Paul is writing a report for Camden’s Health Scrutiny Committee on the effect of air quality on health, with a dozen recommendations. His background research has revealed that the Department of Environment and Rural Affairs (Defra) freely admits that pollution is taking an average of six to eight months off the lives of the UK’s 61 million residents. That doesn’t sound too bad until you grasp that 99% of the area of the UK does not suffer from poor air quality. So the deaths are all concentrated into 1% of the country – largely London. In practice, that translates to taking up to 10 years off the lives of some people living along our most congested roads. A study prepared for Mayor Johnson, revealed under an FOI request last year, attributed 100 deaths per annum in Camden to air quality and as many as 15 each year in the worst affected of Camden wards.


The same study estimated deaths in London alone in 2008, DIRECTLY attributable to air quality, at 4,267. COMEAP (the committee on medical effects of air pollution, the government’s advisory body) indicates that air quality is up with better know killers such as diabetes, alcohol or obesity.

Mayor, Ken Livingstone introduced the c-charge (and extended it), bendy buses, the low emission zone (LEZ) and he proposed to introduce tougher compliance requirements for “white van man” and taxis. Whereas Boris Johnson has reversed much of this, with abolition of the western extension of the congestion zone (WEZ), removal of all bendy buses before 2012, thus putting lots more buses on the road, and giving way on taxis so that even after January 2012 it will still be possible to license black cabs that are up to 15 years old (when the proposal was a 10-year limit).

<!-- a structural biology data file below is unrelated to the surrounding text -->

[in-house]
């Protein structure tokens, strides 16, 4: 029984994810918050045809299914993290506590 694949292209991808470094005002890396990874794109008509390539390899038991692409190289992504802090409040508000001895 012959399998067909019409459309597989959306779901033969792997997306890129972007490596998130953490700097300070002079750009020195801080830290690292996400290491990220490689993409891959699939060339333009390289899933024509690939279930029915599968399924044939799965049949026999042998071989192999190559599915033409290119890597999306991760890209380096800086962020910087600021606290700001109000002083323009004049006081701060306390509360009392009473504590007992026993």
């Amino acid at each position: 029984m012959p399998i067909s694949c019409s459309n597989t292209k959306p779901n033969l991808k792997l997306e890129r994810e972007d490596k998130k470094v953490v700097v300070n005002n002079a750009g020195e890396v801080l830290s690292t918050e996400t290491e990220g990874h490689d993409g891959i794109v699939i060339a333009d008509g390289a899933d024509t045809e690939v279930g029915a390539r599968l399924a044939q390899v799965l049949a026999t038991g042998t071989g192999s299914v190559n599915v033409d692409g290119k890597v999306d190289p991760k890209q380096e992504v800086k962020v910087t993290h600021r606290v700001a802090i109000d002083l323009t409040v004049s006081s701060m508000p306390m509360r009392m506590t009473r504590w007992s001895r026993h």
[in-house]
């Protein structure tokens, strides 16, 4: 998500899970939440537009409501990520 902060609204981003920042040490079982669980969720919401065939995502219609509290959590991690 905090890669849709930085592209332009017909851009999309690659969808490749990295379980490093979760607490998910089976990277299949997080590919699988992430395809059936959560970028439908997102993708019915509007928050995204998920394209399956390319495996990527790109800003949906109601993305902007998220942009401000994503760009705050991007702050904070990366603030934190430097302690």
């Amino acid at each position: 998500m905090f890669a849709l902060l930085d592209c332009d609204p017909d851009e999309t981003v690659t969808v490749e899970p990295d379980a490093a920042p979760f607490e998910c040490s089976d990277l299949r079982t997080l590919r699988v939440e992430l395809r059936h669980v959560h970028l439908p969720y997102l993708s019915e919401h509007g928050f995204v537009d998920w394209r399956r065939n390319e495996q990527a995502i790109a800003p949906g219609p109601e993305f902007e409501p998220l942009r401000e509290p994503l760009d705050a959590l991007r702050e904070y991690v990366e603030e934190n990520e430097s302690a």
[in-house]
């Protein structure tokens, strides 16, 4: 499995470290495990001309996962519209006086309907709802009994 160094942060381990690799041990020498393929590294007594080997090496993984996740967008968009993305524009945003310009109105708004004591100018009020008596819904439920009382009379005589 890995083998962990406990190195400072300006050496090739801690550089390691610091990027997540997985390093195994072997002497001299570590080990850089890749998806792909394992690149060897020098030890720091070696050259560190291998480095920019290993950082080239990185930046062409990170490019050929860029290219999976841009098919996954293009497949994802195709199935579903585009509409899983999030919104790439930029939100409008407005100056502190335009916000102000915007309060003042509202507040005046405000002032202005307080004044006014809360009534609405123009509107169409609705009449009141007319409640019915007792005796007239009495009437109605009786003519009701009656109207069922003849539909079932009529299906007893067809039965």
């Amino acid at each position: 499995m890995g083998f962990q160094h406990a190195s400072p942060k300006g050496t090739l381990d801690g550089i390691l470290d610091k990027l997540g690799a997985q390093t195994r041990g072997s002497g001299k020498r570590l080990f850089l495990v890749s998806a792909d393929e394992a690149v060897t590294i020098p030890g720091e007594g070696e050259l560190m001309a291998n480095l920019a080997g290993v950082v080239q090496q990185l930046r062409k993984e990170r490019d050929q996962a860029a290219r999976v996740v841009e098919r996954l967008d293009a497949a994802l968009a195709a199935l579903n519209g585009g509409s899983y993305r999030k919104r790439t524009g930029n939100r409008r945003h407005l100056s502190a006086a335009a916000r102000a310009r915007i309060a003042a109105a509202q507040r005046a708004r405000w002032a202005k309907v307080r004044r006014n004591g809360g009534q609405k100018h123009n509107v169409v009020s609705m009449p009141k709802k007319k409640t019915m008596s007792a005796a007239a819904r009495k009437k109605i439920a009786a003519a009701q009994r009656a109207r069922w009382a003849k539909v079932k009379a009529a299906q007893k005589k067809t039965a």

Paul is concerned for commuting cyclists about the effect of riding on Boris’s new super highways which are mainly on the arterial roads and he suggested for their health, they should use back roads rather than ride in toxic canyons. A cyclist breathes in more than four times the volume or air compared to a car driver or pedestrian, with commensurately higher risk of the smallest particulates entering the blood stream.